; Van Sandt v. Royster
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Van Sandt v. Royster

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Van Sandt v. Royster, Supreme Court of KS, 1938 Issue Reasoning Rule
An owner can not have an easement in his own land. There was a quasi-easement. o Use of a part of the land to benefit another part o When the owner of a quasi-easement conveys the land, come on in these meant is vested, provided that the quasi-easement was apparent (≠ visibility), continuous, and necessary To establish an easement by implied reservation, the easement must be one of strict necessity. In determining whether the circumstances under which a conveyance of land is made imply an easement or a profit, the following factors are important: (a) whether the claimant is the conveyor or the conveyee, (b) the terms of the conveyance, (c) the consideration given for it, (d) whether the claim is made against a simultaneous conveyee, (e) the extent of necessity of the easement or the profit to the claimant, (f) whether reciprocal benefits result to the conveyor and the conveyee, (g) the manner in which the land was used prior to its conveyance, (h) the extent to which the manner of prior use was or might have been known to the parties Prior use must have been known to the parties at the time of the conveyance. o Or have been within the possibility of their knowledge Parties to a conveyance may be assumed to intend the continuance of uses known to them, which are in a considerable degree necessary to the continued usefulness of the land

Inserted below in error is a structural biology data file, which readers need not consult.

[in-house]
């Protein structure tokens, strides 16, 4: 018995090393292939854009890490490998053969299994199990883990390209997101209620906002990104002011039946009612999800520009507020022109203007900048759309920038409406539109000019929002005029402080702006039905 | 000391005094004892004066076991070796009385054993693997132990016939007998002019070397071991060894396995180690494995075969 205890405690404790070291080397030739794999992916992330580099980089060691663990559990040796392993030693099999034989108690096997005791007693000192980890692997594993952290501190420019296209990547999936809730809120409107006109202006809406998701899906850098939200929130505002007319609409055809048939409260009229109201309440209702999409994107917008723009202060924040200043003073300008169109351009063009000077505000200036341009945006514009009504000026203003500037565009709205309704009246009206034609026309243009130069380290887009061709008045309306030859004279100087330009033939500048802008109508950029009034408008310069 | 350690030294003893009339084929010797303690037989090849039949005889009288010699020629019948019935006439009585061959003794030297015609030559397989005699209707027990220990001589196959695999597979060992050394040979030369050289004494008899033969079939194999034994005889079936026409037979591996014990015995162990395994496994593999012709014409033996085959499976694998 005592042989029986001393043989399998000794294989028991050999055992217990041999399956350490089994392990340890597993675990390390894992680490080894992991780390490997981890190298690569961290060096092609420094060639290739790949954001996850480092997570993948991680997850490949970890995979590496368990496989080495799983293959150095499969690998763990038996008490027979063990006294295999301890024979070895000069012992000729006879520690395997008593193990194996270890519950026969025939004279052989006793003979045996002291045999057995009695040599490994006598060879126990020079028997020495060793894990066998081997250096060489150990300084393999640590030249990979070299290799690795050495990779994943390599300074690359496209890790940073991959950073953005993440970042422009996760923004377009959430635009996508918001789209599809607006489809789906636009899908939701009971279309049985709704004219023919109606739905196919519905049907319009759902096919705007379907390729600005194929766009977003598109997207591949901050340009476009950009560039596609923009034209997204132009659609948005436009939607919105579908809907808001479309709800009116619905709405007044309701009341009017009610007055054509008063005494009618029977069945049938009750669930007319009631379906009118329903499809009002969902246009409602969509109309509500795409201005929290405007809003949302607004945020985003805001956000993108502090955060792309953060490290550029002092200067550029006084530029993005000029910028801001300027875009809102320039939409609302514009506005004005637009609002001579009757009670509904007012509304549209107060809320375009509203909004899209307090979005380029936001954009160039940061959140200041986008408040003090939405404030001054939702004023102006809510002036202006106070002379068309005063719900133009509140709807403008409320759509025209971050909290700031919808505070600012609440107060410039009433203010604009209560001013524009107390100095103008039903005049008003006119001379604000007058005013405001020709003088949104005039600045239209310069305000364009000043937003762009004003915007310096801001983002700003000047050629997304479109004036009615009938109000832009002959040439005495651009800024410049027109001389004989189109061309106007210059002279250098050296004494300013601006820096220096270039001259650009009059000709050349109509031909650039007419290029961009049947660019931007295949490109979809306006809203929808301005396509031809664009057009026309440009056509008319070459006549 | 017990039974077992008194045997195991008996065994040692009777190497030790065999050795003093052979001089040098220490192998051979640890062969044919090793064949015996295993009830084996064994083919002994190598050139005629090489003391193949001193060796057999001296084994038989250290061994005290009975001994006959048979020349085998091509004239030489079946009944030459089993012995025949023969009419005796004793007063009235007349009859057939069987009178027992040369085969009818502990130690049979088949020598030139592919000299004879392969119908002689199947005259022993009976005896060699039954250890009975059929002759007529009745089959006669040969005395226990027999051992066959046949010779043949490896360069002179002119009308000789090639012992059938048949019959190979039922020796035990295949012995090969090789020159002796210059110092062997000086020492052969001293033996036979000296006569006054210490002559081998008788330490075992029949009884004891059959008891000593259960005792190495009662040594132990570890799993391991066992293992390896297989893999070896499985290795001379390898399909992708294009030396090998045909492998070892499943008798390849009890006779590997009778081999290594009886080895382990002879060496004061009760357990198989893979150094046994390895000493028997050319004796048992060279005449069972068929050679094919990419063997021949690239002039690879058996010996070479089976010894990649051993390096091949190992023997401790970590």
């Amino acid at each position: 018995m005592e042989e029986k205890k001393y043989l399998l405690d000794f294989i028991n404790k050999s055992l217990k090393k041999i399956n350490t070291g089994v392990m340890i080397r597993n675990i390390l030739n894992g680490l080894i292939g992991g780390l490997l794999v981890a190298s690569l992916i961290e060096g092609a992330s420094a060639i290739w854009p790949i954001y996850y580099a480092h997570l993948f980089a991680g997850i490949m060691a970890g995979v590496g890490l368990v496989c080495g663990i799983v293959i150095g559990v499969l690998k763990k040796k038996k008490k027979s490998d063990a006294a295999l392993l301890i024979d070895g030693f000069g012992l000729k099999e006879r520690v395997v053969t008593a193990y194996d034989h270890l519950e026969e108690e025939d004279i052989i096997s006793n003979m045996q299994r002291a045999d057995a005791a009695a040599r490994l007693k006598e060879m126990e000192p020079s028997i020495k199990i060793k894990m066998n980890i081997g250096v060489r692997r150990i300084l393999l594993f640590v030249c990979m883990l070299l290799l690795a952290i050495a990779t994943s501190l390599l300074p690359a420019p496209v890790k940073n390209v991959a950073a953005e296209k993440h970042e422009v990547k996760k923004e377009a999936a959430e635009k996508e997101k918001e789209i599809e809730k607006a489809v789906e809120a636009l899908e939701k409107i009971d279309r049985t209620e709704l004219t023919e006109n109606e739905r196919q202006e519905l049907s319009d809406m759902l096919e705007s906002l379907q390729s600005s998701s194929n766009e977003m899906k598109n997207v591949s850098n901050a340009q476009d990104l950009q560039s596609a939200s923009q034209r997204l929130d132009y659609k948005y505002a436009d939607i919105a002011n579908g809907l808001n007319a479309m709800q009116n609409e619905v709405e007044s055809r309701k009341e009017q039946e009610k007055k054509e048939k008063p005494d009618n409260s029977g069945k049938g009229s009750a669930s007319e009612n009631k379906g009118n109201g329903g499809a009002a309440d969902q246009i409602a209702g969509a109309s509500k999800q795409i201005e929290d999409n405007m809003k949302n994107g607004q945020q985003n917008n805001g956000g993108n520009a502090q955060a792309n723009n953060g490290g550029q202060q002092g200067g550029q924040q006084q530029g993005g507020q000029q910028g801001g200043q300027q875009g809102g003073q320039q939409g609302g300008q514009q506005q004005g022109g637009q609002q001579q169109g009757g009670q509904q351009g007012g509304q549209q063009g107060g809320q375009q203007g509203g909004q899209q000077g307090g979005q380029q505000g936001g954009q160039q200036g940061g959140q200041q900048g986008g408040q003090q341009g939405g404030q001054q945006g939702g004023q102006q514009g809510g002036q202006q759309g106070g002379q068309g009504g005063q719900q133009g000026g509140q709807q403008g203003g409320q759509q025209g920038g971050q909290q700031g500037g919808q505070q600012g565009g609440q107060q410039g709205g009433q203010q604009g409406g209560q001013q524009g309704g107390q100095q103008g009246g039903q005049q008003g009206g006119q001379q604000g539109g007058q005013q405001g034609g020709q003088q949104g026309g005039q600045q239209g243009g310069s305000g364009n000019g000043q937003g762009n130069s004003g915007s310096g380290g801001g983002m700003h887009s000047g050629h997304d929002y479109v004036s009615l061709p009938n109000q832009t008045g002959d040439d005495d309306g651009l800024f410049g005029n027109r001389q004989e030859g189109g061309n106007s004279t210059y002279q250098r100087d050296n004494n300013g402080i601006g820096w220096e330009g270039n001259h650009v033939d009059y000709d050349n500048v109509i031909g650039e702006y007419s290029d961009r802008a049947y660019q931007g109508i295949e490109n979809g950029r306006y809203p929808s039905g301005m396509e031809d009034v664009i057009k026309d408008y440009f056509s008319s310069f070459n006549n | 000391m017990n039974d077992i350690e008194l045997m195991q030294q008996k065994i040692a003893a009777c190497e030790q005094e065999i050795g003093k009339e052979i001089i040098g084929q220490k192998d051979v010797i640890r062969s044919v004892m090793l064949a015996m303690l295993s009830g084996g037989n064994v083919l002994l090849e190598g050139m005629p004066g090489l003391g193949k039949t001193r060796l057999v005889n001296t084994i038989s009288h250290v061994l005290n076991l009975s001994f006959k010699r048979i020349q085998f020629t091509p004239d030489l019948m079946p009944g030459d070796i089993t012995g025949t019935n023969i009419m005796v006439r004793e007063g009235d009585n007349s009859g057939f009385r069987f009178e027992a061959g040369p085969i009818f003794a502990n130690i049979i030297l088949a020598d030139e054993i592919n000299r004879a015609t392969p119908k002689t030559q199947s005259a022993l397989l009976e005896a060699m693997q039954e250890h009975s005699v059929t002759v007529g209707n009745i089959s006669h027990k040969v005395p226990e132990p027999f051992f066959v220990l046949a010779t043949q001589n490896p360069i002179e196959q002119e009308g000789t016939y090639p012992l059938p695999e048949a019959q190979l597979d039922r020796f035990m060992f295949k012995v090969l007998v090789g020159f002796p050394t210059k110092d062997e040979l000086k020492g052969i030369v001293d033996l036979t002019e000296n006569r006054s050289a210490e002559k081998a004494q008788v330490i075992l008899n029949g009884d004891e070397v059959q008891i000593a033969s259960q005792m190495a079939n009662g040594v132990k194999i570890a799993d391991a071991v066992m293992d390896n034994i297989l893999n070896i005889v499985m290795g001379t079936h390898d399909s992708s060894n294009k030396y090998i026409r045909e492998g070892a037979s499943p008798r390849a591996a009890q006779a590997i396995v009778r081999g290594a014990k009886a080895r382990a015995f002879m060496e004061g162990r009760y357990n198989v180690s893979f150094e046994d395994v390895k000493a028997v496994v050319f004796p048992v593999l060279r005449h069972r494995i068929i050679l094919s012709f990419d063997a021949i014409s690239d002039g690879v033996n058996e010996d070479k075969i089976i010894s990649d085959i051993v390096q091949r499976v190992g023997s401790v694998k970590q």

Facts
Original land owner owned lots 19, 20, and 4. She built a house on 4 and connected its sewer line to the city’s going under 19 and 20. The land was then divided into 3 lots. 2 houses were built on the other 2 lots. The sewer line from 4 ran under 19 and 20 which also tapped into this line. The ∏ acquired lot 19 with general warranty containing covenants against encumbrances and no exceptions or reservations. When ∏’s basement flooded with sewage, he discovered the existence of the sewer drainage line used by all three houses. The ∆ refused to cease draining and discharging their sewage across ∏’s land and ∏ brought this action. The drain pipe was several feet under ground and invisible. (The landowner knew that his house was connected to a sewer when he purchased it but was unaware of the location of a lateral sewer drain that ran through his property or the fact that the drain had been constructed 30 years earlier for the use of neighboring properties as well as his own. There was no mention of an easement in any deed. The problem arose when sewage backed up into his basement.)

At the time of the purchase, he was aware: o Of the lateral sewer o Installed for the benefit of the common owner o Necessary to the comfortable enjoyment of the GOR’s property If land may be used without an easement but cannot be used without disproportionate effort and expense, an easement may still be implied in favor of either the grantor or grantee on the basis of necessity alone. ∏ purchased with notice: o Knew house was equipped with modern plumbing o Plumbing had to drain somewhere: a sewer. o ∏ was charged with notice

Held Procedure P argues D argues

Affirmed – Appurtenant easement created The court concluded that an appurtenant easement existed. Plaintiff was restrained from interfering in any way with the drain or sewer No easement was created. Even if there was an easement created plaintiff to the premises free from encumbrances without notice actual or constructive Easement was created by implied preservation. There is a valid is meant by prescription


								
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